'Well now! Who would have believed it?' said Ioreth to a woman that stood beside her. 'The weed is better than I thought. It reminds me of the roses of Imloth Melui when I was a lass, and no king could ask for better.'

Suddenly Faramir stirred, and he opened his eyes, and he looked on Aragorn..., and he spoke softly.... 'What does the king command?'....

'Rest a while..., and be ready when I return.'

'I will, lord,' said Faramir. 'For who would lie idle when the king has returned?'....

... Pippin heard Ioreth exclaim:

'King! Did you hear that? What did I say? The hands of a healer, I said.' And soon the word had gone out from the House that the king was indeed come among them, and after war he brought healing....

The Return of the King, LoTR Book 5, Ch 8, The Houses of Healing

'Nay, cousin! they are not boys,' said Ioreth to her kinswoman from Imloth Melui, who stood beside her. 'Those are Periain, out of the far country of the Halflings, where they are princes of great fame, it is said. I should know, for I had one to tend in the Houses. They are small, but they are valiant. Why, cousin, one of them went with only his esquire into the Black Country and fought with the Dark Lord all by himself, and set fire to his Tower, if you can believe it. At least that is the tale in the City. That will be the one that walks with our Elfstone. They are dear friends, I hear. Now he is a marvel, the Lord Elfstone: not too soft in his speech, mind you, but he has a golden heart, as the saying is; and he has the healing hands. "The hands of the king are the hands of a healer", I said; and that was how it was all discovered. And Mithrandir, he said to me: "Ioreth, men will long remember your words", and —'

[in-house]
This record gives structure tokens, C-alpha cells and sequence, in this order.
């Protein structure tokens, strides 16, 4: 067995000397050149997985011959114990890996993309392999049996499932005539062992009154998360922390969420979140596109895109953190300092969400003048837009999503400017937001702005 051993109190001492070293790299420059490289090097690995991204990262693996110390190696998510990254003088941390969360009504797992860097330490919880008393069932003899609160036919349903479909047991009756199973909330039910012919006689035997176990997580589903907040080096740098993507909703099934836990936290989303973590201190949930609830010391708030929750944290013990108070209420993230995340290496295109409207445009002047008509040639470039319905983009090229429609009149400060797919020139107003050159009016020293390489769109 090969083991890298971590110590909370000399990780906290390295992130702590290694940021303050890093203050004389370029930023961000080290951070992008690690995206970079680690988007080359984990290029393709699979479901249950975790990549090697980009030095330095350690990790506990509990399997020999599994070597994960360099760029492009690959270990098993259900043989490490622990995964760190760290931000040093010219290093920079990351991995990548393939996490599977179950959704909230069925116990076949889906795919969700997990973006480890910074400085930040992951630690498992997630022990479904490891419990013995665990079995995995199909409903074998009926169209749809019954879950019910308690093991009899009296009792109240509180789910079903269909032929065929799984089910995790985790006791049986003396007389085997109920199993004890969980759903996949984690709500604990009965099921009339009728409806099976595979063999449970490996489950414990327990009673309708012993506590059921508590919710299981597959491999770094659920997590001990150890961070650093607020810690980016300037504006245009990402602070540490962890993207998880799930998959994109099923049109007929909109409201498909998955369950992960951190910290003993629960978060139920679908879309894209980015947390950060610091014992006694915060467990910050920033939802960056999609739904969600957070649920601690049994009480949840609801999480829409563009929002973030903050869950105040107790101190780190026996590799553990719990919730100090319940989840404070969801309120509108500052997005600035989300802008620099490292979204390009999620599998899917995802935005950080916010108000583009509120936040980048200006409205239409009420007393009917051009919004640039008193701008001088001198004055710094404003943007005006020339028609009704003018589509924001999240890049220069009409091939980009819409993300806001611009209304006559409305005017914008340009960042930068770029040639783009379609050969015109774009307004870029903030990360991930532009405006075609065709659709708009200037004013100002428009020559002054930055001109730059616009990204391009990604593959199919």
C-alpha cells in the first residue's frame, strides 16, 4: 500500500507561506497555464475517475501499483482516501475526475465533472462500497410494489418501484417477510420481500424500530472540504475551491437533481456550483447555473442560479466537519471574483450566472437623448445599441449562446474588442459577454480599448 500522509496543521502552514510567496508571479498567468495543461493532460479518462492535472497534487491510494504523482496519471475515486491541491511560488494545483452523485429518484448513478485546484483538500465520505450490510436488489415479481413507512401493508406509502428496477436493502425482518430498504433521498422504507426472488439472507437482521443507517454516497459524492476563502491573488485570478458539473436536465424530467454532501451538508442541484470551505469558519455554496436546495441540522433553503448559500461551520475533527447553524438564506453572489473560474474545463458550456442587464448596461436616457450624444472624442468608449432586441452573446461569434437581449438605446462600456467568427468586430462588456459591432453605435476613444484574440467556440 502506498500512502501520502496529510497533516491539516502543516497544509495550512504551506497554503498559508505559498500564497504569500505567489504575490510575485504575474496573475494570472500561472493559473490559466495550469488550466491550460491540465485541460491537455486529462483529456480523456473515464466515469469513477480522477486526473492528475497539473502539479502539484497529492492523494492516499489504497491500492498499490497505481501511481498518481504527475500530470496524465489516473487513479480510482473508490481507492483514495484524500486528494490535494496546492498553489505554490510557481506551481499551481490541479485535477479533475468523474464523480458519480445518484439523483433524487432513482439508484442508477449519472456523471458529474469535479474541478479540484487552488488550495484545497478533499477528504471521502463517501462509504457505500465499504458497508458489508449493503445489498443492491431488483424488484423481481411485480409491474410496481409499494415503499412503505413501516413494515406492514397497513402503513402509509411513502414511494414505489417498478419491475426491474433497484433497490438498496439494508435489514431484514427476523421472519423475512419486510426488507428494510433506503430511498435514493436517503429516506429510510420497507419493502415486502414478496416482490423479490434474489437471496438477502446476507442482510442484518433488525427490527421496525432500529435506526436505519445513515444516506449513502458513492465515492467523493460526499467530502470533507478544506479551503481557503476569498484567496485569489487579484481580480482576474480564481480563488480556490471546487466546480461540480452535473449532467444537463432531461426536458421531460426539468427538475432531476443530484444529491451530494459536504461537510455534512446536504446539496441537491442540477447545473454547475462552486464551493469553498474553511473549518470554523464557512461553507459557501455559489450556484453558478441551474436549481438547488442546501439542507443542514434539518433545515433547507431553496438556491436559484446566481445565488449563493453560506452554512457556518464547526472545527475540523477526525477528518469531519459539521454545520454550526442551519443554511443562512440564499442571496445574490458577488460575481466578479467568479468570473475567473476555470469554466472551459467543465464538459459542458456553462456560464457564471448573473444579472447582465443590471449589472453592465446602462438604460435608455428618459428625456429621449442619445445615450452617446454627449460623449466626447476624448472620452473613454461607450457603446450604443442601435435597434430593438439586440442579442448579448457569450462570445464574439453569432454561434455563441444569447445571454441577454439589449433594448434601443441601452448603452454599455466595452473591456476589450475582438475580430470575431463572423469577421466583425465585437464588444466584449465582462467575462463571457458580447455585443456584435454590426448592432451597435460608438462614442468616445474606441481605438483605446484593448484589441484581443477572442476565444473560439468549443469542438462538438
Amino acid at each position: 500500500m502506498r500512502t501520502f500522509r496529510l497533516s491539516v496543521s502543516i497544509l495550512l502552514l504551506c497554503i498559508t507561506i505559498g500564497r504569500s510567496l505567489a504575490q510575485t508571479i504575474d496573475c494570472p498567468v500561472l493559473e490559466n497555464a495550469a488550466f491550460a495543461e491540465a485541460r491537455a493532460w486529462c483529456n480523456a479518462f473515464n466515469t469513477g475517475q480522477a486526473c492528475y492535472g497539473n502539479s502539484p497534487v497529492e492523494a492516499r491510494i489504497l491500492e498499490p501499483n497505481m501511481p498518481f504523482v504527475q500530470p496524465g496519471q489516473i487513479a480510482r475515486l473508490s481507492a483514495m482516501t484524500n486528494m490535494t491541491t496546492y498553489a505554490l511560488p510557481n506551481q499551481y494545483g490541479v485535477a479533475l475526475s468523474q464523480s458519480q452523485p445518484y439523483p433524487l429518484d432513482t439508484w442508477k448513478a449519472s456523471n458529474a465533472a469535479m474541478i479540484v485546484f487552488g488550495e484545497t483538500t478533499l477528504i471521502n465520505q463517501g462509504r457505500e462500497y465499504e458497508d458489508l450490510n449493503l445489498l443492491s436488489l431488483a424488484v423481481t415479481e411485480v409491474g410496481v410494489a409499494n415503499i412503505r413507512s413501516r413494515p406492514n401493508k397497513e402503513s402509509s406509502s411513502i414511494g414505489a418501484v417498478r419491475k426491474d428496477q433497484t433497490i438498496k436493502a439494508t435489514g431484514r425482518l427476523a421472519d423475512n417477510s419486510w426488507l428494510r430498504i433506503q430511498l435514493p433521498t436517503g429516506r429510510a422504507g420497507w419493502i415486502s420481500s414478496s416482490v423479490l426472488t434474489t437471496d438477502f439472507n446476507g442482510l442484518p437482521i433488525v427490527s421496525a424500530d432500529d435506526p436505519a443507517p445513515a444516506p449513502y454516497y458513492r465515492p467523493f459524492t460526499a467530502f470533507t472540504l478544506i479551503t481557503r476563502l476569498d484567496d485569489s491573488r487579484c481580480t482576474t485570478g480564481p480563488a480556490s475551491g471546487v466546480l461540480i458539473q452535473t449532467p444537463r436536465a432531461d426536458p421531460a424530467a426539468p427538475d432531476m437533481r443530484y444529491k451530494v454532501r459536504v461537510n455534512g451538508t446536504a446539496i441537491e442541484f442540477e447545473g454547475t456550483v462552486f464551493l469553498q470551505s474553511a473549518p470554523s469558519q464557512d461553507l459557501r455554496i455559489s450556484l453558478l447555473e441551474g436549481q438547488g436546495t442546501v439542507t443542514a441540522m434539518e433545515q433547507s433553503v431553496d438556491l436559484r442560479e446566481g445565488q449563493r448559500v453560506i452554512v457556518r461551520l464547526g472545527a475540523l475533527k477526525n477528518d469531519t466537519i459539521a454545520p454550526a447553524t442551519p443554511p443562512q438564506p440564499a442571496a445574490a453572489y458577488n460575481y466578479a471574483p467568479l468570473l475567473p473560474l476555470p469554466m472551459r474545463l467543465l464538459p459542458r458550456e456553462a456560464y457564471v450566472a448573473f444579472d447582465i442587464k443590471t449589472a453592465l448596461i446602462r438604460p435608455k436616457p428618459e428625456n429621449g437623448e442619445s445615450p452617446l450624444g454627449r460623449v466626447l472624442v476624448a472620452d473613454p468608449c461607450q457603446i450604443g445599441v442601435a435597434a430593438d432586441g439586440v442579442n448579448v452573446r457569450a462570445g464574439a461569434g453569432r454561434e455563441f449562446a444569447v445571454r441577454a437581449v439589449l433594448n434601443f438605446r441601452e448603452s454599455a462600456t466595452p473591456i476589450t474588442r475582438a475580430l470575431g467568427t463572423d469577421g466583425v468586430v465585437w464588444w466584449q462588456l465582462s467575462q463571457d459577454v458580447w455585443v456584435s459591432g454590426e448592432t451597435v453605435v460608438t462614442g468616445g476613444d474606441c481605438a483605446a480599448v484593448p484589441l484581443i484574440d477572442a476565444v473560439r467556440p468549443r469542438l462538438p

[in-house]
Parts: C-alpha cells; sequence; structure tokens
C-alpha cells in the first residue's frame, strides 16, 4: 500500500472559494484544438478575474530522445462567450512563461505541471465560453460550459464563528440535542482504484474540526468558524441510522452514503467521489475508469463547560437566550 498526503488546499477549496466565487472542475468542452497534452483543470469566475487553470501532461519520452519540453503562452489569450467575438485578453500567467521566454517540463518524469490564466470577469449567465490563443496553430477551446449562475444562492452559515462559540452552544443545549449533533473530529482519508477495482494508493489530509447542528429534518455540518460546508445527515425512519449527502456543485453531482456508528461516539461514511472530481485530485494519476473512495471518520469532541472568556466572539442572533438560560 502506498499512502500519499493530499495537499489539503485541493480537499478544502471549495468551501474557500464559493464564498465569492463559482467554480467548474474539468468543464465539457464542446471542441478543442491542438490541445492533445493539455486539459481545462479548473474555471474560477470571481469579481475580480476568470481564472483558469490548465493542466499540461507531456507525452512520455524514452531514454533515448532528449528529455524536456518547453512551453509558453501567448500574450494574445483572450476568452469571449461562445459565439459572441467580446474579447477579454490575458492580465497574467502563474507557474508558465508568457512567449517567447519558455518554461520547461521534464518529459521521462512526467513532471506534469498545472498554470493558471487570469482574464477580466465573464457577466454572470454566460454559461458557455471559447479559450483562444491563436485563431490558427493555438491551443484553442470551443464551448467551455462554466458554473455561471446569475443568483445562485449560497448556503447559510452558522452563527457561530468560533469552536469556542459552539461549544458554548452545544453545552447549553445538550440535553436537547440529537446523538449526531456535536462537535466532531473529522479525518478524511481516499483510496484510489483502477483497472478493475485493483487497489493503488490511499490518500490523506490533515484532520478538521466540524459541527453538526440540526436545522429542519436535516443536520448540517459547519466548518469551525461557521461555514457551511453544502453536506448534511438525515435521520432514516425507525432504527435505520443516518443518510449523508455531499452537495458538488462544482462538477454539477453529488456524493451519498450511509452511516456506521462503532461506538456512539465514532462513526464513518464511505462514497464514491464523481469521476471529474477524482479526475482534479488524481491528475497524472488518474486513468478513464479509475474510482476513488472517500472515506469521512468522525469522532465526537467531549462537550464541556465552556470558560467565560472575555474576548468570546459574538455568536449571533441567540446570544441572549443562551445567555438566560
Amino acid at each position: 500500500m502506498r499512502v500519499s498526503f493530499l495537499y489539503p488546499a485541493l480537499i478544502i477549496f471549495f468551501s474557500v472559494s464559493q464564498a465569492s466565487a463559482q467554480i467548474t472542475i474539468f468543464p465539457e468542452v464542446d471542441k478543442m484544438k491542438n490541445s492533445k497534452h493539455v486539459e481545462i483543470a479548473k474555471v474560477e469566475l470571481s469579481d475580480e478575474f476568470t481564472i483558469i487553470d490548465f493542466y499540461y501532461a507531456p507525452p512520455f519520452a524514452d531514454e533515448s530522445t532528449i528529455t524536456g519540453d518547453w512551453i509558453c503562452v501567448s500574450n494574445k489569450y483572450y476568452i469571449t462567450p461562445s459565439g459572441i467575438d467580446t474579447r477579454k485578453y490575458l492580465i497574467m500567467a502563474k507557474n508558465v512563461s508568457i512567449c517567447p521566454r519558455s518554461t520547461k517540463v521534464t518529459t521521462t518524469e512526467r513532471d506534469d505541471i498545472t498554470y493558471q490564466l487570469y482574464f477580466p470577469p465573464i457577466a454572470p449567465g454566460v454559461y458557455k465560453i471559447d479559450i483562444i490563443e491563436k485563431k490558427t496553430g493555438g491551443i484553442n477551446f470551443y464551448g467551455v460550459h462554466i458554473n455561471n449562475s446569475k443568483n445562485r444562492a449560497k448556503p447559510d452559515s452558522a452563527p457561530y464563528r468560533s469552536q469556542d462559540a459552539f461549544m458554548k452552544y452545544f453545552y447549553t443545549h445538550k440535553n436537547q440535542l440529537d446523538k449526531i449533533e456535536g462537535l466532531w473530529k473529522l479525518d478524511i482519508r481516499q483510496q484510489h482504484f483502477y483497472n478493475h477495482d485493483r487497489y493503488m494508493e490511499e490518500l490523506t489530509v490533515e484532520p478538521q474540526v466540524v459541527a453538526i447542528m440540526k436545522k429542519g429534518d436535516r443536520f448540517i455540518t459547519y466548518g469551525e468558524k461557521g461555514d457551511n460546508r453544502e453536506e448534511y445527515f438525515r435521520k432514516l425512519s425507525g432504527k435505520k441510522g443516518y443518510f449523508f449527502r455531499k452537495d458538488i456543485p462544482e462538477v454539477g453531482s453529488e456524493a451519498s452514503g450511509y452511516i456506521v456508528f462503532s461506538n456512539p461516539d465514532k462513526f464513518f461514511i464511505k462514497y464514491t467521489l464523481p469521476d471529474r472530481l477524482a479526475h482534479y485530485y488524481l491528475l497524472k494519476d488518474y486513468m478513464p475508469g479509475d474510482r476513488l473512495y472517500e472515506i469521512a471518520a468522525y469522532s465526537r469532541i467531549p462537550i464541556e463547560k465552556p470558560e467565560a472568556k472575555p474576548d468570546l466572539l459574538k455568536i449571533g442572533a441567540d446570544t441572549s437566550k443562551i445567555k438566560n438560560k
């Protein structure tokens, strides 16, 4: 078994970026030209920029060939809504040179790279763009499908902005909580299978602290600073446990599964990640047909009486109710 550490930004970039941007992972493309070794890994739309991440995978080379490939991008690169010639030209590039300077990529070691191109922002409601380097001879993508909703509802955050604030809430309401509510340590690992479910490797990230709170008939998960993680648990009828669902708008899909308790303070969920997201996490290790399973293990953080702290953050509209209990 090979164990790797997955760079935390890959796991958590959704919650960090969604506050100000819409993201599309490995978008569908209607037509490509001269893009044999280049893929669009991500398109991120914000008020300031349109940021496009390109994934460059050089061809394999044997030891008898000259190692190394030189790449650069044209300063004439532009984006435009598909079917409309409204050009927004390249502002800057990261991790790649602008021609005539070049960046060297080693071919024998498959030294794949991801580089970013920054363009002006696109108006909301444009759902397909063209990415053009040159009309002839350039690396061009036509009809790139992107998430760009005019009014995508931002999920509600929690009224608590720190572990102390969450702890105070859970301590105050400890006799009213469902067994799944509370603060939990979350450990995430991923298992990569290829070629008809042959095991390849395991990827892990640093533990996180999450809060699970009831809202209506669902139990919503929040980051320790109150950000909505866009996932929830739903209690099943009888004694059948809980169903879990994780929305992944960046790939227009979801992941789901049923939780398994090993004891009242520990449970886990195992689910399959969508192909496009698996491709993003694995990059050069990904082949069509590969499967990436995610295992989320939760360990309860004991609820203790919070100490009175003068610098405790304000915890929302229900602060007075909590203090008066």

But Ioreth was not permitted to continue the instruction of her kinswoman from the country, for a single trumpet rang, and a dead silence followed.